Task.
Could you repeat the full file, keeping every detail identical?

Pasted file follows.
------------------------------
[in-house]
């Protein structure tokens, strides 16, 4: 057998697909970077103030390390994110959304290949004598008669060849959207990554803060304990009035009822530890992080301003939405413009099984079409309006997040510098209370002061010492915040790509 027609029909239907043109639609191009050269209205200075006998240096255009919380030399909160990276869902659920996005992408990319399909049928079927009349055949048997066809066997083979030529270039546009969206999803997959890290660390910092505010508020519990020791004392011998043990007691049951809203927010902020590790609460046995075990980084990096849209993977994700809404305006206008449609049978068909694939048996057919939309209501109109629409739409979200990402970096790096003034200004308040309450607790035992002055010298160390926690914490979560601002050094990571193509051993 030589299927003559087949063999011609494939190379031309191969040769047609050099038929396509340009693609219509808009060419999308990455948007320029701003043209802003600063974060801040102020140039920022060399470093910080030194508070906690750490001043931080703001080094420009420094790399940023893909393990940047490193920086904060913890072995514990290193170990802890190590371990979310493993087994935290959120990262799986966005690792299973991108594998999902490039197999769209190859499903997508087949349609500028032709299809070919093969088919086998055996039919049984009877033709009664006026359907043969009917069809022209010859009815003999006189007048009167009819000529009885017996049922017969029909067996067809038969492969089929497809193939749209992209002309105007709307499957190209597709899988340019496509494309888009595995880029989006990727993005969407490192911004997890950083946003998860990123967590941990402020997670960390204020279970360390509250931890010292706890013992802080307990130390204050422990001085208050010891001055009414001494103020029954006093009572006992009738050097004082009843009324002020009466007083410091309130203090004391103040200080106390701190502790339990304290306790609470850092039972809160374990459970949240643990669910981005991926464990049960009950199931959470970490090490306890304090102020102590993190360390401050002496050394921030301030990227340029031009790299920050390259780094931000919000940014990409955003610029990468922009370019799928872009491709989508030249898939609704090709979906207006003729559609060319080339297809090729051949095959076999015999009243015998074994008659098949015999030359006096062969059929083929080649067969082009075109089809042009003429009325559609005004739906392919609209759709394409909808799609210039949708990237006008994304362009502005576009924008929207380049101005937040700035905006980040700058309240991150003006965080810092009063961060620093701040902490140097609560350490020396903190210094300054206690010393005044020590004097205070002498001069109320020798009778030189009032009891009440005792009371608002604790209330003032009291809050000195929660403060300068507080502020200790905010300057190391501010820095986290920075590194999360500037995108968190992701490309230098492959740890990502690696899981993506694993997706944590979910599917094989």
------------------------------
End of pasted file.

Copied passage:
[in-house]
């Protein structure tokens, strides 16, 4: 057998697909970077103030390390994110959304290949004598008669060849959207990554803060304990009035009822530890992080301003939405413009099984079409309006997040510098209370002061010492915040790509 027609029909239907043109639609191009050269209205200075006998240096255009919380030399909160990276869902659920996005992408990319399909049928079927009349055949048997066809066997083979030529270039546009969206999803997959890290660390910092505010508020519990020791004392011998043990007691049951809203927010902020590790609460046995075990980084990096849209993977994700809404305006206008449609049978068909694939048996057919939309209501109109629409739409979200990402970096790096003034200004308040309450607790035992002055010298160390926690914490979560601002050094990571193509051993 030589299927003559087949063999011609494939190379031309191969040769047609050099038929396509340009693609219509808009060419999308990455948007320029701003043209802003600063974060801040102020140039920022060399470093910080030194508070906690750490001043931080703001080094420009420094790399940023893909393990940047490193920086904060913890072995514990290193170990802890190590371990979310493993087994935290959120990262799986966005690792299973991108594998999902490039197999769209190859499903997508087949349609500028032709299809070919093969088919086998055996039919049984009877033709009664006026359907043969009917069809022209010859009815003999006189007048009167009819000529009885017996049922017969029909067996067809038969492969089929497809193939749209992209002309105007709307499957190209597709899988340019496509494309888009595995880029989006990727993005969407490192911004997890950083946003998860990123967590941990402020997670960390204020279970360390509250931890010292706890013992802080307990130390204050422990001085208050010891001055009414001494103020029954006093009572006992009738050097004082009843009324002020009466007083410091309130203090004391103040200080106390701190502790339990304290306790609470850092039972809160374990459970949240643990669910981005991926464990049960009950199931959470970490090490306890304090102020102590993190360390401050002496050394921030301030990227340029031009790299920050390259780094931000919000940014990409955003610029990468922009370019799928872009491709989508030249898939609704090709979906207006003729559609060319080339297809090729051949095959076999015999009243015998074994008659098949015999030359006096062969059929083929080649067969082009075109089809042009003429009325559609005004739906392919609209759709394409909808799609210039949708990237006008994304362009502005576009924008929207380049101005937040700035905006980040700058309240991150003006965080810092009063961060620093701040902490140097609560350490020396903190210094300054206690010393005044020590004097205070002498001069109320020798009778030189009032009891009440005792009371608002604790209330003032009291809050000195929660403060300068507080502020200790905010300057190391501010820095986290920075590194999360500037995108968190992701490309230098492959740890990502690696899981993506694993997706944590979910599917094989």